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Your Friendly Neighborhood Sober Home

By Amy Dresner 04/18/16

There’s a big difference between a crack house in your neighborhood and a sober house in your neighborhood, but they're both equally unwelcome to NIMBY types.

Your Friendly Neighborhood Sober Home

With almost three and a half years sober, working with four sponsees, in a loving relationship with a guy who’s never done hard drugs, a publishing deal in place and permanent smile on my face, I’m unrecognizable from who I was when I walked into sober living in 2013.

You know what I learned in that sober house? Only everything. I learned how to ask for help instead of getting loaded. I learned how to earn a living. I learned how to bond with women whom I’d previously distrusted and, dare I say, loathed. I learned how to live cooperatively. I learned how to be of service to others. And most importantly, I learned how to do a mean cat-eye. And when I walked out of that house, I got to pretend I was normal, a citizen, not a junkie. And because of my years in that house, now I am just that: a normal citizen. Well, almost normal. Okay, define normal. Fine, scratch the “normal” part.

God forbid you have healing and transformation in YOUR neighborhood. What’s next? No hospitals or clinics? No urgent care? 

I stayed in sober living a lengthy two and a half years. You know how many neighbors complained about the noise or the parking in that small posh residential neighborhood? Not a one. The house manager even birthed and raised a baby among us, this group of “dangerous” female addicts. That house was a safe place and I’d be dead without it.

When I got out of my sixth rehab, a penniless unemployed 40-something divorcee, with a criminal record and a mental health history impressive enough to land me on MediCal disability, where exactly was I supposed to go? Home to my parents? I had tried going back home multiple times and spoiler alert: it had always failed. I was lucky enough that my 75-year-old parents hadn’t a) stroked out from 20 years of my heartbreaking struggle and b) were still speaking to me. They certainly weren’t up for babysitting their middle-aged child who was trying to get clean again. Again again.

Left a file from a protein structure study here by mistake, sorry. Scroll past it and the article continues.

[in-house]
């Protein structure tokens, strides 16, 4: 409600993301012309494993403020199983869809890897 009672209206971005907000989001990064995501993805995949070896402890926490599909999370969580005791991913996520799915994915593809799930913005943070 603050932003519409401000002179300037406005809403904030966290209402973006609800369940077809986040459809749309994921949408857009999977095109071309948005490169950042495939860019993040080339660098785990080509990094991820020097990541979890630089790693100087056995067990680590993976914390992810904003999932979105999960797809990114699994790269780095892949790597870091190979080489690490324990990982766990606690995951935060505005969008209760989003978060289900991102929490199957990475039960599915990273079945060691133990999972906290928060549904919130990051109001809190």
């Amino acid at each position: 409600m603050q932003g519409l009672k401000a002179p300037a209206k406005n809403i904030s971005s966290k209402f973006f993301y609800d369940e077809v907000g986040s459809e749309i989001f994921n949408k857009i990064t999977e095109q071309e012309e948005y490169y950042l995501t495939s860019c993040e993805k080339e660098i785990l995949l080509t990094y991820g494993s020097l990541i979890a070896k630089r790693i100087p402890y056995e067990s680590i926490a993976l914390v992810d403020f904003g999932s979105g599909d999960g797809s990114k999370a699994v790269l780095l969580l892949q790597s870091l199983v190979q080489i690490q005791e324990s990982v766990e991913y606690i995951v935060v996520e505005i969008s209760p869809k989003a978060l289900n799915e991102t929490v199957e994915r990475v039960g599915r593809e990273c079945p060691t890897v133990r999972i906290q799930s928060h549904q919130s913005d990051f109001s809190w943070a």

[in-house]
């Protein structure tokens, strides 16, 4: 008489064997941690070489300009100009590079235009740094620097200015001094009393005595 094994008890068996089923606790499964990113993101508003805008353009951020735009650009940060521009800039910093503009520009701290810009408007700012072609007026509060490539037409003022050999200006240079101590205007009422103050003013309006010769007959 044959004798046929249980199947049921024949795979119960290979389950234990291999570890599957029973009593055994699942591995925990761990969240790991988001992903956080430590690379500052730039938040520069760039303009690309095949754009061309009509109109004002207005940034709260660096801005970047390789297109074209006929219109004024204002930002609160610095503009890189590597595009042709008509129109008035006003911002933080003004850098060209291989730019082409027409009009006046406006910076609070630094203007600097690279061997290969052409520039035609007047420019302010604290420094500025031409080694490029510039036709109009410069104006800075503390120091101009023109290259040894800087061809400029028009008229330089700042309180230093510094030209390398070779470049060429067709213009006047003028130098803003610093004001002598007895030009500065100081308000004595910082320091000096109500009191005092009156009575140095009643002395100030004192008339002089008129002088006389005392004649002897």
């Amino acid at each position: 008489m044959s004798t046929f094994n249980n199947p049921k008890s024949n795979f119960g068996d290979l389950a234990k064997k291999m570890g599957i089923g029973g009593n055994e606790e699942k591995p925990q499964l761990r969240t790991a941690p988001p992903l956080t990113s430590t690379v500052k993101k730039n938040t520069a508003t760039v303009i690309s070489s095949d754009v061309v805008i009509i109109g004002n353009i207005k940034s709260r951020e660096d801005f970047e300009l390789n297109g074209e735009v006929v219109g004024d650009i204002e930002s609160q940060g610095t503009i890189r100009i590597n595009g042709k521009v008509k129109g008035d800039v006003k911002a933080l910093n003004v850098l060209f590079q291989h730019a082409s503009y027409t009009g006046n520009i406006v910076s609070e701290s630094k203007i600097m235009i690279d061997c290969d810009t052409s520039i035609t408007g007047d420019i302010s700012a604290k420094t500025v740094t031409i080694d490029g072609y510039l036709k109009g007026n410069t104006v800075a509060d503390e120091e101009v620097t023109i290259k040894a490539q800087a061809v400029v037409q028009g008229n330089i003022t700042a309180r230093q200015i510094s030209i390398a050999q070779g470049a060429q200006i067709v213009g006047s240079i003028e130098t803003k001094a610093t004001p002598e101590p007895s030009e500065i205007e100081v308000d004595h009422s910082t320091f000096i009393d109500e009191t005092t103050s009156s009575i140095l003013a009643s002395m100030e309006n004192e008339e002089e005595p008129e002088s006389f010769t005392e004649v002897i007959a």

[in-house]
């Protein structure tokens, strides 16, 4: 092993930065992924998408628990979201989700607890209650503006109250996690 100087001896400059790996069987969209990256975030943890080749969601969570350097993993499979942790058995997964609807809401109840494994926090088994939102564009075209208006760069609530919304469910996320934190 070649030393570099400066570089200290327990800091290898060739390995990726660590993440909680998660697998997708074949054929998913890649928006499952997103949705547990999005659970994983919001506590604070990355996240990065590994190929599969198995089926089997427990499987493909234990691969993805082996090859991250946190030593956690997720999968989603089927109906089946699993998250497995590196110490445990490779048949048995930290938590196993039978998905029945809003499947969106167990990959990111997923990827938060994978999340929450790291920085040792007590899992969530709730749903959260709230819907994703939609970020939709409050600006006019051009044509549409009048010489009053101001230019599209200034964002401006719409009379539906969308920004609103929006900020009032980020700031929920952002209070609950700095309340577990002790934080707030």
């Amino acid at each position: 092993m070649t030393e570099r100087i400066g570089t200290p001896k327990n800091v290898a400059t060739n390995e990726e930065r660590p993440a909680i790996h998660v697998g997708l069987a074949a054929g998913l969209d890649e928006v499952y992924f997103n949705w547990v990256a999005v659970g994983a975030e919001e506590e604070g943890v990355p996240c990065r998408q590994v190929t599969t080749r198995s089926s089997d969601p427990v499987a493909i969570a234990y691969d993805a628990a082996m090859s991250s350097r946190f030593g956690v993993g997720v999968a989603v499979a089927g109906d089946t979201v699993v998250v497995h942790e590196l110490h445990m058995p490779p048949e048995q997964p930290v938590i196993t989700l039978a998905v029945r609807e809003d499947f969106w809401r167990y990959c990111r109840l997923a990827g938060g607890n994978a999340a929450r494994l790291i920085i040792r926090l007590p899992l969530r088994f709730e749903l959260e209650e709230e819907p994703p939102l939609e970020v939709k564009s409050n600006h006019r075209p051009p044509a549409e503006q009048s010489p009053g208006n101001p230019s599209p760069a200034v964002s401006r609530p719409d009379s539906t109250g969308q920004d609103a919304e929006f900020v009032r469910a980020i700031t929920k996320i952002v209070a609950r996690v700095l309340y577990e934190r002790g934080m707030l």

I needed structure. I needed support. I needed to build my life back up from the pile of ashes it had become. Addicts already feel different and ashamed, lonely and ostracized. What we really need to feel is inclusion. We want, more than anything, to be back in the fold of normal life. That means jobs and connection and, dare I say, acceptance.

Despite being classified as a “disease” by the American Medical Association, The American Psychiatric Association and numerous other organizations in the scientific and medical fields, addiction is still seen by many in the public as an issue of poor willpower or morality. This errant misconception was made even clearer in the pending new California legislation introduced earlier this year. Although the language of the bills are weighted down with zoning jargon and legalese, the resounding message is crystal clear: “We don’t want your type here.” In short, the legislation will result in the potential shutdown of treatment facilities and sober living houses throughout the state. For a more complete discussion of the specifics of these laws and their implications, please read today’s feature.